30. The system of a rotator coupled to the filter stage to rotate the equalized samples using a rotation matrix to generate a slicer input vector; a slicer coupled to the rotator to threshold the slicer input vector to generate a slicer output vector; an inverse rotator coupled to the coefficient generator to generate the rotated error vector using an error vector and the rotation matrix; an error calculator coupled to the slicer to calculate the error vector, the error vector being a difference vector between the slicer output vector and the slicer input vector; and a rotation matrix estimator coupled to the slicer and the rotator to generate the rotation matrix using the slicer output vector and the slicer input vector. 31. The system of a delay conjugator coupled to the slicer to generate the delayed conjugated vector from the slicer output vector; and a multiplier coupled to the delayed conjugator and the slicer to multiply the delayed conjugated vector with the slicer output vector to generate received symbols corresponding to the transmitted symbols. 32. The system of an angle calculator to calculate an angle between the slicer output vector and the slicer input vector; a transpose conjugator to generate a transpose conjugate for the slicer output vector; a phase estimator coupled to the transpose conjugator to estimate a phase vector using the transpose conjugate and the slicer input vector; and a rotation matrix calculator coupled to the phase estimator to calculate the rotation matrix using the estimated phase vector. 33. The system of a polarization angle estimator coupled to the transpose conjugator to estimate a polarization angle using the transpose conjugate and the slicer input vector. 34. The system of 35. The system of a coefficient adjuster to generate a coefficient adjustment vector being a product of the rotated error vector, a received sample vector representing the received samples, and a step size parameter; and an adder coupled to the coefficient adjuster to add a previously calculated coefficient vector to the coefficient adjustment vector to generate a coefficient vector representing the filter coefficients. 36. The system of 37. The system of a rotator coupled to the filter stage to rotate the received samples using a rotation matrix to generate the rotated received samples; a slicer coupled to the filter stage to threshold the slicer input vector to generate a slicer output vector; an error calculator coupled to the slicer to calculate the error vector, the error vector being a difference vector between the thresholded rotated vector and the rotated vector; and a rotation matrix estimator coupled to the slicer to generate the rotation matrix using the slicer output vector and the slicer input vector. 38. The system of at least four finite impulse response (FIR) filters to operate on the at least four filter coefficient vectors and the received samples, to produce at least four filtered results; and at least two adders coupled to the at least four FIR filters to add the at least four filtered results on at least first and second dimensions, respectively, to produce the equalized samples. 39. The system of a phase angle calculator to calculate a phase angle vector; a phase loop filter coupled to the phase angle calculator to filter the phase angle vector; and an adder coupled to the loop filter to add the filtered phase angle vector to a previously estimated phase vector to generate the estimated phase vector. 40. The system of a polarization angle calculator to calculate a polarization angle; a polarization loop filter coupled to the polarization angle calculator to filter the polarization angle; and an adder coupled to the previously estimated polarization angle to generate the estimated polarization angle. 41. The system of 42. The system of Description 1. Field of the Invention Embodiments of the invention relate to optical communication, and more specifically, to digital equalization for optical communication. 2. Description of Related Art Several impairments may have severe impact on optical communication at data rates of 10 Gigabits/sec (Gb/s) and beyond. These impairments include chromatic dispersion (CD), polarization mode dispersion (PMD), and phase noise of the transmitter, the local oscillator and any other optical components in the optical system such as optical amplifiers. Existing equalization techniques to compensate for these impairments are inadequate. Linear or decision feedback equalization (DFE) used in intensity modulation/direct detection (IM/DD) receivers has limited effectiveness in single-mode fibers due to the nonlinear behavior of these channels. Adaptation schemes in optical domain techniques are complicated because phase information of the error signal obtained from the electrical domain after direct detection is inherently eliminated. Electronic equalization techniques using microwave and millimeter wave technology are difficult to implement and are not adaptive, leading to poor performance. The invention may best be understood by referring to the following description and accompanying drawings that are used to illustrate embodiments of the invention. In the drawings: An embodiment of the invention is a technique to equalize received samples. A coefficient generator generates filter coefficients using a rotated error vector. A filter stage generates equalized samples or slicer input vector from received samples or rotated received samples using the filter coefficients. The received samples are provided by a receiver front end in an optical transmission channel carrying transmitted symbols. Another embodiment of the invention is a technique to equalize received samples. An optical-to-electrical converter (OEC) produces an electrical signal vector representing at least one of amplitude, phase, and polarization information of a modulated optical carrier transmitted through an optical channel with impairments. A signal processor processes the electrical signal vector to compensate the impairments of the optical channel. The signal processor includes at least an adaptive equalizer to generate an equalized output, a decision, and an error. The error is difference between the equalized output and the decision. The adaptive equalizer has an adaptation based on at least the error. Another embodiment of the invention is a technique to equalize received samples. An equalizer to equalize a multidimensional signal transmitted over a communication channel and having a dimensionality of four or higher. The equalizer is adaptively decision directed trained. In the following description, numerous specific details are set forth. However, it is understood that embodiments of the invention may be practiced without these specific details. In other instances, well-known circuits, structures, and techniques have not been shown in order not to obscure the understanding of this description. An embodiment of the present invention is a technique to perform signal equalization in the presence of, without limitation, chromatic dispersion (CD), polarization mode dispersion (PMD), and phase noise. One embodiment of the invention uses a four-dimensional equalizer structure that effectively compensates high order PMD, as well as CD and effects such as polarization-dependent loss. It may also partially compensate the phase noise of the transmitter and the local oscillator. Traditionally, a polarization diversity receiver would normally add the two polarization components after demodulation and detection. In the receiver in one embodiment of the invention, the phase and polarization components are kept separate and processed as a four dimensional vector (or, equivalently, a two-dimensional complex vector) by the equalizer. The transmitted symbols encoder The communication channel The external modulator The signal processor with adaptive equalizer The electrical field component (EFC) of the electromagnetic wave at the output of the external modulator where e In this model, J is the well-known Jones matrix. This model accounts for high order PMD. Parameter β(ω), which accounts for chromatic dispersion, is obtained by averaging the propagation constants of the two principal states of polarization β(ω)=(β The polarization beam splitters The balanced photodiodes Assume that (i) all photodiodes responsivities are equal to unity, and (ii) TIAs gains are equal to K. The currents at the output of each photodiode for the {right arrow over (x)} polarization are given by:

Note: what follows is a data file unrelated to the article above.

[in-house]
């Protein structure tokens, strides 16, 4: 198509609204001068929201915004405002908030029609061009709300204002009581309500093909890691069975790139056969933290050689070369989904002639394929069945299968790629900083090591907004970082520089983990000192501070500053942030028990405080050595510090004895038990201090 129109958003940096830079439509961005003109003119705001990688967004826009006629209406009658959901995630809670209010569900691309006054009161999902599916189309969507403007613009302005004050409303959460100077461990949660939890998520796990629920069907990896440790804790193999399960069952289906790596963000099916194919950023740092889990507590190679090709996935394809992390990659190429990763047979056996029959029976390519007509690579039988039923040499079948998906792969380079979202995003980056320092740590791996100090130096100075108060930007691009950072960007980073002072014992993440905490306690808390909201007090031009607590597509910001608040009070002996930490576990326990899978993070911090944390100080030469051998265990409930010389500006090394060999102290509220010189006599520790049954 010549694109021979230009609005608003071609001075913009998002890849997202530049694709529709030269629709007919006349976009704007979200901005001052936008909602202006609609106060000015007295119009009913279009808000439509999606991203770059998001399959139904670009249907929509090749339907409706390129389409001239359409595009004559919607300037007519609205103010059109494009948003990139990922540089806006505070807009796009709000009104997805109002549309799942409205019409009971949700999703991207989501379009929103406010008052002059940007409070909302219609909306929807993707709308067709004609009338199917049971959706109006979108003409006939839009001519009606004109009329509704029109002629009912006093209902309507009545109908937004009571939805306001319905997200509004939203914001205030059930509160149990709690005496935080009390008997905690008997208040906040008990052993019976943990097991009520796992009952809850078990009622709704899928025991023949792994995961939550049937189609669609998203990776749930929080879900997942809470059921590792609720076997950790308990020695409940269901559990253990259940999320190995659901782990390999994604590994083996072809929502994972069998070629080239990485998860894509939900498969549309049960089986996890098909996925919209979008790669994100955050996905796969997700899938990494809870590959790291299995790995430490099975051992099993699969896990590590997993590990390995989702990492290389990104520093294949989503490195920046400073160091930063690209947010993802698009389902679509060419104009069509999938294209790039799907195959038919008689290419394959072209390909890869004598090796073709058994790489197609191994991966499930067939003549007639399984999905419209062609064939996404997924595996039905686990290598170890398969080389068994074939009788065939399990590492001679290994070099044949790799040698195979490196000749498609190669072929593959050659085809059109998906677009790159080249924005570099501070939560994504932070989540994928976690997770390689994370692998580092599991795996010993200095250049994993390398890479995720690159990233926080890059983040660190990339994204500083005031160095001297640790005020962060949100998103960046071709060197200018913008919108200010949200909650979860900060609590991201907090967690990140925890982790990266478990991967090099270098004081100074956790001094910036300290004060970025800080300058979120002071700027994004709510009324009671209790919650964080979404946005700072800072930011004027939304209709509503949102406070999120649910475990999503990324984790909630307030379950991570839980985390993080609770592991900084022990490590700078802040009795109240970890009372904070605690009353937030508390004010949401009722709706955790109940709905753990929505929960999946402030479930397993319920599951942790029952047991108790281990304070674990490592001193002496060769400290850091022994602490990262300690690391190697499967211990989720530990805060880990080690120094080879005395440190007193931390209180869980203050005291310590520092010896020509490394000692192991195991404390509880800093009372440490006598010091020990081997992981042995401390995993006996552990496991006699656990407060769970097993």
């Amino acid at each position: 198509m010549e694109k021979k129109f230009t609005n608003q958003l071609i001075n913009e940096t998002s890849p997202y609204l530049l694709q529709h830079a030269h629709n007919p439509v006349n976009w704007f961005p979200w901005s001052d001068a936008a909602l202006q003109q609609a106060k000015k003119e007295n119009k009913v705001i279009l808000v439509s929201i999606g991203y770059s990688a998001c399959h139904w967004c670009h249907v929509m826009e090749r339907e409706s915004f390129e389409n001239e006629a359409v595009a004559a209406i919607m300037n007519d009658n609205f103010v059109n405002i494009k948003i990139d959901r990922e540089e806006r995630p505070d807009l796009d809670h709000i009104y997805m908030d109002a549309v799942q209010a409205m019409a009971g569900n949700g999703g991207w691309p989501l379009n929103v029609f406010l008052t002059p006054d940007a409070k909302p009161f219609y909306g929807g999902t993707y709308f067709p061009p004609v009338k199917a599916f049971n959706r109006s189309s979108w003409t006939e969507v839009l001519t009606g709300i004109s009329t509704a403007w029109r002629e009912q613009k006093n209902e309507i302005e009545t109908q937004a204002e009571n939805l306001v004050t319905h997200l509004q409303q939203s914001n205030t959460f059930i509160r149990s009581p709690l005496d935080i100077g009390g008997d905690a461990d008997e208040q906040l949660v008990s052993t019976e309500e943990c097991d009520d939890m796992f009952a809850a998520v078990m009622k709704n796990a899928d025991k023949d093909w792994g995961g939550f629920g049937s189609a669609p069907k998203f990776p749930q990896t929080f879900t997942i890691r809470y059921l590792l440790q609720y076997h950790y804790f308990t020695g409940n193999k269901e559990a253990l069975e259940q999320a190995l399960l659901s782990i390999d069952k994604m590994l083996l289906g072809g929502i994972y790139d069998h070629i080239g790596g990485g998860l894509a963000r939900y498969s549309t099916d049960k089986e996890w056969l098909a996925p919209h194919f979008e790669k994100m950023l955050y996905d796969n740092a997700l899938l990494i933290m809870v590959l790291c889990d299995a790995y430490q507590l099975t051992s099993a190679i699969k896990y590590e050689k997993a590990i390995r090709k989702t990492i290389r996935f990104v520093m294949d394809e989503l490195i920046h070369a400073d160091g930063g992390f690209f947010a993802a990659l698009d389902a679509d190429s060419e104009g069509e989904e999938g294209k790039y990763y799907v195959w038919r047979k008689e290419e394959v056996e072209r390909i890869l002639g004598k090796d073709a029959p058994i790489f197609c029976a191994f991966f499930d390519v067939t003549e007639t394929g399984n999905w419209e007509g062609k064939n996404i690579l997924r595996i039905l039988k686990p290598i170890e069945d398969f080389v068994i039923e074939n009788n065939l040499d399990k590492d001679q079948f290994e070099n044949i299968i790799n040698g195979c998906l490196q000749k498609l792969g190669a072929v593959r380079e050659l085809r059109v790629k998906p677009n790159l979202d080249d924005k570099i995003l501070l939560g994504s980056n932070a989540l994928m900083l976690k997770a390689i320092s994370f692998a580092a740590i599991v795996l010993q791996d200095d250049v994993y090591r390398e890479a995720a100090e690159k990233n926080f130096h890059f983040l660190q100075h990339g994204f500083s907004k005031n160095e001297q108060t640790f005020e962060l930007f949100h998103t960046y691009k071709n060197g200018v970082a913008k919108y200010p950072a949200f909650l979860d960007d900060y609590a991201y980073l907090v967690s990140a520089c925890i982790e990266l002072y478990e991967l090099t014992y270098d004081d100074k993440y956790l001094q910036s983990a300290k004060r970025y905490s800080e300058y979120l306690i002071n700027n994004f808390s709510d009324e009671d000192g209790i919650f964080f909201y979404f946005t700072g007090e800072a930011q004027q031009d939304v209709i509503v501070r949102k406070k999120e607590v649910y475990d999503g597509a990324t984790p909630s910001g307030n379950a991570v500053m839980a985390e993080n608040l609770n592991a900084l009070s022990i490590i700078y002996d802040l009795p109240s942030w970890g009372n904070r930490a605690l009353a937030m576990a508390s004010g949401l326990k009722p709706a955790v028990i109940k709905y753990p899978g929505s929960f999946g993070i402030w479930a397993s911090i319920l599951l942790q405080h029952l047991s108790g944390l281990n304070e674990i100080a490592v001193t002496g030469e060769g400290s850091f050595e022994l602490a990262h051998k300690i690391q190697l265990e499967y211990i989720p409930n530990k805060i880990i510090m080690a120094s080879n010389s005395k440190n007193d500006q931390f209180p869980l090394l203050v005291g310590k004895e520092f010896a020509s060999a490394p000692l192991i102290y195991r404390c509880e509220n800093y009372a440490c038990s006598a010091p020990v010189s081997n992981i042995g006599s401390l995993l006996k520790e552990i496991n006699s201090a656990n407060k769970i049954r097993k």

In a similar way, the currents at the output of each photodiode for the {right arrow over (y)} polarization are given by: